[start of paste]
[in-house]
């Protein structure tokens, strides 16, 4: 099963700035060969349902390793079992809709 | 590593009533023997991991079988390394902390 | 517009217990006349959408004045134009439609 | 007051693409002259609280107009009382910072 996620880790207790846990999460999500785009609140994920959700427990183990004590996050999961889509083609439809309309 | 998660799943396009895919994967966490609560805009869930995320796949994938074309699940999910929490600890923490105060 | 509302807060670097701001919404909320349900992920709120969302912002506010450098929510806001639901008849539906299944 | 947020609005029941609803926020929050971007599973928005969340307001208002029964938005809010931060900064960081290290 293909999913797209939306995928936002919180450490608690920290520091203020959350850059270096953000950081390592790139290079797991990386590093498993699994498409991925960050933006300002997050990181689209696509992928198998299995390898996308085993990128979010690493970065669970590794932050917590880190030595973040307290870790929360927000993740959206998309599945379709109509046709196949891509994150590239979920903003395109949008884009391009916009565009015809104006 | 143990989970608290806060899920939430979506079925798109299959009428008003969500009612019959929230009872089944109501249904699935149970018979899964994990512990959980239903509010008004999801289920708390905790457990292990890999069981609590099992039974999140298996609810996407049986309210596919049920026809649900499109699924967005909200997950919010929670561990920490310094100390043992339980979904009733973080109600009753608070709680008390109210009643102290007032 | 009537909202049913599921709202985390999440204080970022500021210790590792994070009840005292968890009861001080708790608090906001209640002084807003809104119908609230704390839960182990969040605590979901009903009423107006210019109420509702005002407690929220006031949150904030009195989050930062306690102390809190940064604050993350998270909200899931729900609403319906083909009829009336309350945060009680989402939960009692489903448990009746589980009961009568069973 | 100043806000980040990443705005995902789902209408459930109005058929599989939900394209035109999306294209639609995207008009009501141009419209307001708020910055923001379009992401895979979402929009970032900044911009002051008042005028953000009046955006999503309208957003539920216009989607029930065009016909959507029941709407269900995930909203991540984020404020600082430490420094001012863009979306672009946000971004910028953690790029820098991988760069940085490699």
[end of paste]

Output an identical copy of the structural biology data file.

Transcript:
[in-house]
């Protein structure tokens, strides 16, 4: 099963700035060969349902390793079992809709 | 590593009533023997991991079988390394902390 | 517009217990006349959408004045134009439609 | 007051693409002259609280107009009382910072 996620880790207790846990999460999500785009609140994920959700427990183990004590996050999961889509083609439809309309 | 998660799943396009895919994967966490609560805009869930995320796949994938074309699940999910929490600890923490105060 | 509302807060670097701001919404909320349900992920709120969302912002506010450098929510806001639901008849539906299944 | 947020609005029941609803926020929050971007599973928005969340307001208002029964938005809010931060900064960081290290 293909999913797209939306995928936002919180450490608690920290520091203020959350850059270096953000950081390592790139290079797991990386590093498993699994498409991925960050933006300002997050990181689209696509992928198998299995390898996308085993990128979010690493970065669970590794932050917590880190030595973040307290870790929360927000993740959206998309599945379709109509046709196949891509994150590239979920903003395109949008884009391009916009565009015809104006 | 143990989970608290806060899920939430979506079925798109299959009428008003969500009612019959929230009872089944109501249904699935149970018979899964994990512990959980239903509010008004999801289920708390905790457990292990890999069981609590099992039974999140298996609810996407049986309210596919049920026809649900499109699924967005909200997950919010929670561990920490310094100390043992339980979904009733973080109600009753608070709680008390109210009643102290007032 | 009537909202049913599921709202985390999440204080970022500021210790590792994070009840005292968890009861001080708790608090906001209640002084807003809104119908609230704390839960182990969040605590979901009903009423107006210019109420509702005002407690929220006031949150904030009195989050930062306690102390809190940064604050993350998270909200899931729900609403319906083909009829009336309350945060009680989402939960009692489903448990009746589980009961009568069973 | 100043806000980040990443705005995902789902209408459930109005058929599989939900394209035109999306294209639609995207008009009501141009419209307001708020910055923001379009992401895979979402929009970032900044911009002051008042005028953000009046955006999503309208957003539920216009989607029930065009016909959507029941709407269900995930909203991540984020404020600082430490420094001012863009979306672009946000971004910028953690790029820098991988760069940085490699």